Who Deserves a Just Transition?

If a productive, equitable outcome for all workers is the goal of a Just Transition, then we must look beyond the immediate impacts on fossil fuel workers and consider who else may be vulnerable. Failing to put equity considerations first can result in Just Transition policies that ignore the people most in need of support.

Who deserves a Just Transition to a cleaner economy? Coal miners, of course! Maybe steel workers, too, and truck drivers? Actually, all working people — and their families — probably need some support. So do the public services they depend on. Perhaps the whole economy needs a Just Transition. But wait, I thought this was about the coal miners?

As it turns out, deciding who is included in the Just Transition conversation is a more complicated question than it first appears.

In every articulation of the Just Transition concept, there is a threshold (either explicit or implicit) for who is vulnerable and, therefore, who deserves support. Few Just Transition advocates have explored what it means to provide targeted programmes to people on one side of this line but not to people on the other.

As governments increasingly take up the Just Transition cause and start putting money into social projects and programmes, these equity considerations need to be put at the forefront of the conversation.

A closer look at Canada’s fossil fuel workforce

Our recent research on the Canadian fossil fuel industry highlights some of the potential challenges to Just Transition policies from an equity perspective.

First off, Canada’s fossil fuel workforce is extremely geographically concentrated. More than two thirds of oil, gas and coal jobs are in the province of Alberta. In the city of Fort McMurray, which is famous for its oil sands industry, one in every three workers is directly employed in the oil sector.

Source: Making decarbonization work for workers (Canadian Centre for Policy Alternatives)

Second, the fossil fuel industries are overwhelmingly male. Fewer than a quarter of oil, gas and coal workers are women. Conversely, the service sectors in oil and gas towns are predominantly female.

Third, fossil fuel workers make an average of CAD$141,000 in total income annually, which is nearly triple the Canadian average. The people providing food and accommodation services in fossil fuel communities earn on average just CAD$30,000 per year.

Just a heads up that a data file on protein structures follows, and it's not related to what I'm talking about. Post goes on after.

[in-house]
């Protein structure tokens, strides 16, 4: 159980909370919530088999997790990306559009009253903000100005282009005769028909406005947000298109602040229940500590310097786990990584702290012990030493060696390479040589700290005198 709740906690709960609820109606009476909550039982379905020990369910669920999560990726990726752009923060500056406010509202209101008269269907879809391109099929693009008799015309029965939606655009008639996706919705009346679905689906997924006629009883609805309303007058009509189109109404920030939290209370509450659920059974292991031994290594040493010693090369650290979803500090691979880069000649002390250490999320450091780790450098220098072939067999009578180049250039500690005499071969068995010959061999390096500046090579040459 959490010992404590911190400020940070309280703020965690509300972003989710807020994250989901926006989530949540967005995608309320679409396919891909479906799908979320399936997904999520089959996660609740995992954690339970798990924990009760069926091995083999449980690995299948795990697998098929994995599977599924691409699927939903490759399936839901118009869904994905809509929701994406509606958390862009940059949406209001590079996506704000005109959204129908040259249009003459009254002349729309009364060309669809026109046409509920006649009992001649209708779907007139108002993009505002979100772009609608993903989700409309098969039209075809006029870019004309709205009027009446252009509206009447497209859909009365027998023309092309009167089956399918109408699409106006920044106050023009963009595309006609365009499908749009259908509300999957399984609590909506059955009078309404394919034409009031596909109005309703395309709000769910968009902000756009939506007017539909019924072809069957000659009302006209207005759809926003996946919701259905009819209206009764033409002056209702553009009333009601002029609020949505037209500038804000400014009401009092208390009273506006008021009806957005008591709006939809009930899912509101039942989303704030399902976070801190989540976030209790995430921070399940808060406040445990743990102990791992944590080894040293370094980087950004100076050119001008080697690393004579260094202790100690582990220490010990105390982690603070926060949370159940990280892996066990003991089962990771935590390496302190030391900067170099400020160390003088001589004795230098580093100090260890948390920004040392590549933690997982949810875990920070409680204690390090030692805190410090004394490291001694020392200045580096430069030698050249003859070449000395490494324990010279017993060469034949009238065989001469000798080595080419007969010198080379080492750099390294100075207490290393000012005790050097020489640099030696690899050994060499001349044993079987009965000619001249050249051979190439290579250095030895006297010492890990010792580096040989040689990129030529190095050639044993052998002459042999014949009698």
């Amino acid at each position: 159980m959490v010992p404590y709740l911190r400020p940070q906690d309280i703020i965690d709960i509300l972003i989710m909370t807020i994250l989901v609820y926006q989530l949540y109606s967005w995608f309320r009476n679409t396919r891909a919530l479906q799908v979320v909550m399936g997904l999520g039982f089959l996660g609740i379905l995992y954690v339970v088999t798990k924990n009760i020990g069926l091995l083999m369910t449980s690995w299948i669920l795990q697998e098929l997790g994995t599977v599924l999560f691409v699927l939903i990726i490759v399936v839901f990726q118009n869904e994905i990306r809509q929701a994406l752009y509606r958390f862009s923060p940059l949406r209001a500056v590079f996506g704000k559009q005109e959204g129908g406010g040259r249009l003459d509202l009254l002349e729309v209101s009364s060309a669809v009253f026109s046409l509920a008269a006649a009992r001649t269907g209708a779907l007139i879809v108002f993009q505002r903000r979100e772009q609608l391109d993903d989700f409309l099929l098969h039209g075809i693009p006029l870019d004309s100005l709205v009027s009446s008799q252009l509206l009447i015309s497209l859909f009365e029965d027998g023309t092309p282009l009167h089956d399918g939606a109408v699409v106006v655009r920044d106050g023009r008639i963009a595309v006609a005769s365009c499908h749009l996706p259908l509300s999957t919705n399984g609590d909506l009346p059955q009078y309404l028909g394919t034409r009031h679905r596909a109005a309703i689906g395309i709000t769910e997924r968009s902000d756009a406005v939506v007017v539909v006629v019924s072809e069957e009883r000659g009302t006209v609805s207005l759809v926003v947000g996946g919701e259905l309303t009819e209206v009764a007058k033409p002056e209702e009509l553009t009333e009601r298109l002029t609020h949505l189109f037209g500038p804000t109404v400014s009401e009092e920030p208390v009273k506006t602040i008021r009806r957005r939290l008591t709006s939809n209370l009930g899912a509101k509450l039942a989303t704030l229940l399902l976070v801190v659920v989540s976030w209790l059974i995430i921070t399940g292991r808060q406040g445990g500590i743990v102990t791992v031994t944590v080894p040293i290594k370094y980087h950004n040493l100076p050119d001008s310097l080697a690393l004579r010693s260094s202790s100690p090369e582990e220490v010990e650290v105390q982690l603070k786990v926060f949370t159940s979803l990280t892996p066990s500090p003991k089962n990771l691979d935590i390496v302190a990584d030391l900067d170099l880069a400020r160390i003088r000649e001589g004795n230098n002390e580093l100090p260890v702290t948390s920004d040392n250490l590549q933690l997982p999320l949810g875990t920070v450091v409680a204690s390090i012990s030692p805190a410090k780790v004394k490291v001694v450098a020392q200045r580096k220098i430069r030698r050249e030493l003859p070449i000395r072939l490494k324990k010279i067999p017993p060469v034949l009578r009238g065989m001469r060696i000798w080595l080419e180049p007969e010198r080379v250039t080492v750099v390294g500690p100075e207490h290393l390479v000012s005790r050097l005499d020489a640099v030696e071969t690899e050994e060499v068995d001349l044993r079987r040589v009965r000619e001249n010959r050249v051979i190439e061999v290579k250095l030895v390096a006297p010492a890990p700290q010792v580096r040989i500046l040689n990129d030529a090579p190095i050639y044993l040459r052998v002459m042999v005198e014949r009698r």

Fourth, those well-paid fossil fuel workers are almost entirely Canadian-born. Only 12% of oil, gas and coal workers are immigrants, even though immigrants make up 23% of the Canadian workforce. On the other hand, 40% of those poorly-paid service workers are immigrants.

Now consider a hypothetical government programme to provide direct income supports, retraining programmes and benefit protections to Canadian fossil fuel workers, which is broadly consistent with proposals from many Just Transition advocates.

In effect, the government would transfer a sum of money to high-income, Canadian-born men in Alberta while they relocate or train for jobs in cleaner industries. The low-income service workers in those very same oil and gas towns — most of whom are women and many of whom are immigrants — would receive no support even though they are ultimately dependent on the same industry for their livelihoods.

Fossil fuel communities in Canada are already among the most unequal parts of the country. Implementing Just Transition programmes that empower privileged workers without proactively addressing marginalization will make things much worse.

To be clear, such a brazenly inequitable policy programme is not in place in Canada. Where governments have implemented targeted Just Transition policies, such as Alberta’s Coal Workforce Transition Fund, they have also provided broader supports to affected communities.

Furthermore, the mere existence of inequality is no reason to withhold supports for workers in the fossil fuel industry or other affected sectors. On the contrary, Just Transition programmes that provide supports to all workers and communities at a level commensurate with their needs can go a long way toward addressing these problems.

Nevertheless, this hypothetical example illustrates how a failure to put equity considerations first may result in policies that ignore the people most in need of support.

Putting the “just” in Just Transition

Like every part of the world, Canada faces unique challenges in the transition to a low-carbon economy. Not every country has a large fossil fuel industry put at risk by climate policies, and not every country faces the same stark inequalities in vulnerable regions.

Yet every country must reckon with the extensive economic changes that decarbonization requires. If a productive, equitable outcome for all workers is a priority in that transition, then we must look beyond the immediate impacts on fossil fuel workers and consider who else deserves support.

Hadrian Mertins-Kirkwood (@hadrianmk) is a researcher at the Canadian Centre for Policy Alternatives, where he focuses on international trade and climate policy, and a contributor to Adapting Canadian Work and Workplaces to Respond to Climate Change. The figures in this article come from his new report “Making decarbonization work for workers: Policies for a just transition to a zero-carbon economy in Canada,” published jointly by ACW and the CCPA.

This think piece is part of the Just Transition(s) Online Forum. Views expressed are those of the author and do not necessarily represent those of the JTRC or its partner organizations.

Just Transitions

Just Transition(s) to a Low-Carbon World

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